Synonyms and other taxonomic changes
Explanation of Names
Perhaps named for a famous Roman Woman
(dead link), Ummidia Quadratilla
Saddle-like depression on tibia of third leg characteristic of this genus:
Species-level identification seems to be very difficult. Females, in general, cannot be keyed to species. Males can perhaps be keyed with a specimen and reference to keys. See Godwin and Bond (2021) for discussion.
Virginia south to Florida, west to Arizona, also neotropics.
Predatory on terrestrial invertebrates
Dig tunnel in ground and seal with a silk-hinged lid. They hide under this lid and make forays out when prey is sensed, presumably by vibration. Males are often found wandering in late spring, presumably looking for mates.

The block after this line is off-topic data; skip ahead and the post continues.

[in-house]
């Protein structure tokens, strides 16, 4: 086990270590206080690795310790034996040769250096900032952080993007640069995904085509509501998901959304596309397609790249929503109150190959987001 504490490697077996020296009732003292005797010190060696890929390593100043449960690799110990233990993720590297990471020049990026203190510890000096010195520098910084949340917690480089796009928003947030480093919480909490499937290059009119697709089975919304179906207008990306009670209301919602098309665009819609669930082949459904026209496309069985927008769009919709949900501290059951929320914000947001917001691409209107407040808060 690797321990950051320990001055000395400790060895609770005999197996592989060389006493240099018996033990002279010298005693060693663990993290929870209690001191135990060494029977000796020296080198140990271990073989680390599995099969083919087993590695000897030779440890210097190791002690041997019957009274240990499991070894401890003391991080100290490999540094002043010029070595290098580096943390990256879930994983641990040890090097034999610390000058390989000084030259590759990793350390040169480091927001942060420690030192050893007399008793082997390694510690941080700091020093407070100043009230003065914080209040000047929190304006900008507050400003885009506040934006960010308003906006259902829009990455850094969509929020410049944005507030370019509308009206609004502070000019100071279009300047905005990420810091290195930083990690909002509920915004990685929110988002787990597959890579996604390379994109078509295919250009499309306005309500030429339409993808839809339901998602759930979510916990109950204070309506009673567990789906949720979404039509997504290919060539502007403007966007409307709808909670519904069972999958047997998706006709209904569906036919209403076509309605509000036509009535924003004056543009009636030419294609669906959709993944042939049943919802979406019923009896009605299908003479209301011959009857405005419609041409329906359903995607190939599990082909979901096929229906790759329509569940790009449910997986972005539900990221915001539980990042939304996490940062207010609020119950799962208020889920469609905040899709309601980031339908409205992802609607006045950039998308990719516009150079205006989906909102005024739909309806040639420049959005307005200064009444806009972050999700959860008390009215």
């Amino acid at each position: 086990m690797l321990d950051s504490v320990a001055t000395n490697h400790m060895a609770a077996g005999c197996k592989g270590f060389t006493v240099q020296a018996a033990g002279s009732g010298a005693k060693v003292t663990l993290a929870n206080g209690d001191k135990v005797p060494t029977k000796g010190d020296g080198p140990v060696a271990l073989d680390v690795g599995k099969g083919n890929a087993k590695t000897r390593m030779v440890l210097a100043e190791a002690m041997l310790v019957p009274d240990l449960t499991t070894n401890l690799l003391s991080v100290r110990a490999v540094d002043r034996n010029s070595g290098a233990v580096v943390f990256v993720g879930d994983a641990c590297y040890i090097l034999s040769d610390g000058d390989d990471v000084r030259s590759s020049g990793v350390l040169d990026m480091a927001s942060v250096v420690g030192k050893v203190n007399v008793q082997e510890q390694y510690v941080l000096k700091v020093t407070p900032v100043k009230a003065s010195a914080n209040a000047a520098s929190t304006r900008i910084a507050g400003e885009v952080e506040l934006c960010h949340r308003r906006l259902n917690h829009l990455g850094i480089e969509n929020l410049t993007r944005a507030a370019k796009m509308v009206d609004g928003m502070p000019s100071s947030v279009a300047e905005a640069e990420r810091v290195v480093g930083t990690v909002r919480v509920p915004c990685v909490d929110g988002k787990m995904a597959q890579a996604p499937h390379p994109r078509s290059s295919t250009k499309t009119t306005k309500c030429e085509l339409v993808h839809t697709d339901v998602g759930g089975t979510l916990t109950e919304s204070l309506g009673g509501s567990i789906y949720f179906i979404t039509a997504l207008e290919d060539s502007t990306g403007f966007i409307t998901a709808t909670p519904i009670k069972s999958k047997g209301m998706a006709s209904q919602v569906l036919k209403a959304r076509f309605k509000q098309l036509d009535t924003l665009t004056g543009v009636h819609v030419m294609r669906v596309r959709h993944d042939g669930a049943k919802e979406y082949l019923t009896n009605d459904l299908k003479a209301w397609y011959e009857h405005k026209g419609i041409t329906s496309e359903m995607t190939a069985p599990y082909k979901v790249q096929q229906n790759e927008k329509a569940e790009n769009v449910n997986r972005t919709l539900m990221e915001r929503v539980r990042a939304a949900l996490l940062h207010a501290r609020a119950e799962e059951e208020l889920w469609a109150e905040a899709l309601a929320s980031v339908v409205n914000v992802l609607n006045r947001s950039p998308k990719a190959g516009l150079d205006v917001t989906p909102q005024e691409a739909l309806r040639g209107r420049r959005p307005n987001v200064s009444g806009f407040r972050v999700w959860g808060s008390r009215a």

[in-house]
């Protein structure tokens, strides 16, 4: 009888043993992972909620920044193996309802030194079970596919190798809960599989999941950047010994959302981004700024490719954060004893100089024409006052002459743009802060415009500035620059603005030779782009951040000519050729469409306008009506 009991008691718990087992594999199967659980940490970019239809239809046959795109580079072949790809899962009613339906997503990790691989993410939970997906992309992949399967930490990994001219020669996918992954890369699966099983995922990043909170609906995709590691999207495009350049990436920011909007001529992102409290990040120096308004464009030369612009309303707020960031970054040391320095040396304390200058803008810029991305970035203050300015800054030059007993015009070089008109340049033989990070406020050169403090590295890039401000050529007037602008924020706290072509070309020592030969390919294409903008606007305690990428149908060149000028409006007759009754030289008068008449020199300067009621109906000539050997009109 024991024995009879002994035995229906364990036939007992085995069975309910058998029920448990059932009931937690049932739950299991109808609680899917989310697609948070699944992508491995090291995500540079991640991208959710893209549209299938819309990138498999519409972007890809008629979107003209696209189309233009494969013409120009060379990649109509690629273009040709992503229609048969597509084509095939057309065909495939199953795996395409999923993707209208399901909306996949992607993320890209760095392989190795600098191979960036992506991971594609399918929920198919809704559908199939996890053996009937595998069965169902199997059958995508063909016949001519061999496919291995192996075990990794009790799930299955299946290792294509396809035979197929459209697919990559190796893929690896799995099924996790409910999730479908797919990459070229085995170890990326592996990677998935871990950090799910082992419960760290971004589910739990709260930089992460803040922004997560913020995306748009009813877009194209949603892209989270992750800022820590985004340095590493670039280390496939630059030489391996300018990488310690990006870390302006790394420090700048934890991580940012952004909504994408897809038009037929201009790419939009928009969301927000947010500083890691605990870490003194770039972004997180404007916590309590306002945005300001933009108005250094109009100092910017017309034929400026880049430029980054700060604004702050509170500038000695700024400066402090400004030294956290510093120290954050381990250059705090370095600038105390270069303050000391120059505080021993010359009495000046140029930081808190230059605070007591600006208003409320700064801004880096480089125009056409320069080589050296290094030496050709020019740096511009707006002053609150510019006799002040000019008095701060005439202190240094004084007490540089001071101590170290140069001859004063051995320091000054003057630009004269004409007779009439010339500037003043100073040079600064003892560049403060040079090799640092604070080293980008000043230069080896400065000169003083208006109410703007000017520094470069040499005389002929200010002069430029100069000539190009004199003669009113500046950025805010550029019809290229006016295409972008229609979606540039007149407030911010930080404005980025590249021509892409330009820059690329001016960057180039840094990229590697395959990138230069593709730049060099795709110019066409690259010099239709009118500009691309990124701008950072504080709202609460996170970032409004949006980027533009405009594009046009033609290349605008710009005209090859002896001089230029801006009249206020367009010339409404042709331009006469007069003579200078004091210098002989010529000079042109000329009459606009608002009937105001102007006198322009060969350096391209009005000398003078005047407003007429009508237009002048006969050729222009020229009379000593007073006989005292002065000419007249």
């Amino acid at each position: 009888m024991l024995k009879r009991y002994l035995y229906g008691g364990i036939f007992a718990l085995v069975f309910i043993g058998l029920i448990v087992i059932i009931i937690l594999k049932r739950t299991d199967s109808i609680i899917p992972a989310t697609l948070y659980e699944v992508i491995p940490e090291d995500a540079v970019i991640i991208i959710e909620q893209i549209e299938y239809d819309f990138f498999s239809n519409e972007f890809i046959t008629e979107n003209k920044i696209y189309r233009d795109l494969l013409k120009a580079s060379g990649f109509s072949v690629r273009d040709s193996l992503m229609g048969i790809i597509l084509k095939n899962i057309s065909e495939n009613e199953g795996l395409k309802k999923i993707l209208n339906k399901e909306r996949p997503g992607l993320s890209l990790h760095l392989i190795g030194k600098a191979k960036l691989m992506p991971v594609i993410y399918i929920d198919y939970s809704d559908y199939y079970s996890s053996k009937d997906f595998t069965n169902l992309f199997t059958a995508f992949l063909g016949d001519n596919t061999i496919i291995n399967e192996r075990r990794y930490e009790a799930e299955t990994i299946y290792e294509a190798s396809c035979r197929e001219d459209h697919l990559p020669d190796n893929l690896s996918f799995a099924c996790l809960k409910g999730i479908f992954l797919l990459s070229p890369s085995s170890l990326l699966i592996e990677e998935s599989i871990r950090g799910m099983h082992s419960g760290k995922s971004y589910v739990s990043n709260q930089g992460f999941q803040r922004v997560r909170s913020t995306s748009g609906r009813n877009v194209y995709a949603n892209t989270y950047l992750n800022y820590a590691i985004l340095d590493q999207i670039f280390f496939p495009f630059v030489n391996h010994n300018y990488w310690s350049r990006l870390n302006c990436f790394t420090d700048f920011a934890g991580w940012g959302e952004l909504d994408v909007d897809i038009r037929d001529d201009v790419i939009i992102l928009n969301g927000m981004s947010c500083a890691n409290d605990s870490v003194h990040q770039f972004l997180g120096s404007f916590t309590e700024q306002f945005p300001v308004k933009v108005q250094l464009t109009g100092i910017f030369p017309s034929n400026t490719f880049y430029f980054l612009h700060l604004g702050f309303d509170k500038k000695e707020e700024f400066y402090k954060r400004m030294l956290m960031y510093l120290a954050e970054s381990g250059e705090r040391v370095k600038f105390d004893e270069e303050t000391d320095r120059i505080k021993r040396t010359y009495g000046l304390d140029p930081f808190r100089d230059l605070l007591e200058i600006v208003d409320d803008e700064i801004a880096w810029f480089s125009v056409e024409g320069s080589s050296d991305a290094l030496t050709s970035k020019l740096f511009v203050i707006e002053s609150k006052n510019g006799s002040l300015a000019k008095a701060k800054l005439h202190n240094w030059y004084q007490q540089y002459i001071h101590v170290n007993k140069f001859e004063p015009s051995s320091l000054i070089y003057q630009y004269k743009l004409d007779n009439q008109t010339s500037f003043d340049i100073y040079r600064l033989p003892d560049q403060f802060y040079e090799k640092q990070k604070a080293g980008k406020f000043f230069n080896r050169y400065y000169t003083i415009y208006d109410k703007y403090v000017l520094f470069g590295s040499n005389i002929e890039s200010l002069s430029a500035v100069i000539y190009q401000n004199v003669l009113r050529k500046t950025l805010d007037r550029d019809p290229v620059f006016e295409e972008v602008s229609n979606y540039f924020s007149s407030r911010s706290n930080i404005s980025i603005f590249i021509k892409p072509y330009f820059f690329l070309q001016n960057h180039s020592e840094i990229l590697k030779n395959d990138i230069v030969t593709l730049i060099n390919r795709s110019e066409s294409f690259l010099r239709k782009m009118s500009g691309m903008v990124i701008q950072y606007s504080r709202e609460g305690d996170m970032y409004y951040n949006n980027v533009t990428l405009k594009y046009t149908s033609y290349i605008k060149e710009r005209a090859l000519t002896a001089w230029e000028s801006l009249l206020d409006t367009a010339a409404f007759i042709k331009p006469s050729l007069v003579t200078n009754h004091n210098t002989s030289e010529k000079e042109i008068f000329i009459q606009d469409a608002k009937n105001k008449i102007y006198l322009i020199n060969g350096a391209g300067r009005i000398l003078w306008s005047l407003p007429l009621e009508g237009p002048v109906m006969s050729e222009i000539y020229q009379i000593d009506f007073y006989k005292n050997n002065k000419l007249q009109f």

Chamberlin, R. V. & Ivie, W. (1945a). On some Nearctic mygalomorph spiders. Annals of the Entomological Society of America 38: 549-558.
Godwin RL, Bond JE (2021) Taxonomic revision of the New World members of the trapdoor spider genus Ummidia Thorell (Araneae, Mygalomorphae, Halonoproctidae). ZooKeys 1027: 1-165. https://doi.org/10.3897/zookeys.1027.54888
Roddy, L. R. (1957). Some spiders from southeastern Louisiana. Transactions of the American Microscopical Society 76: 285-295.
Photo from Baja California
--the well-concealed trapdoor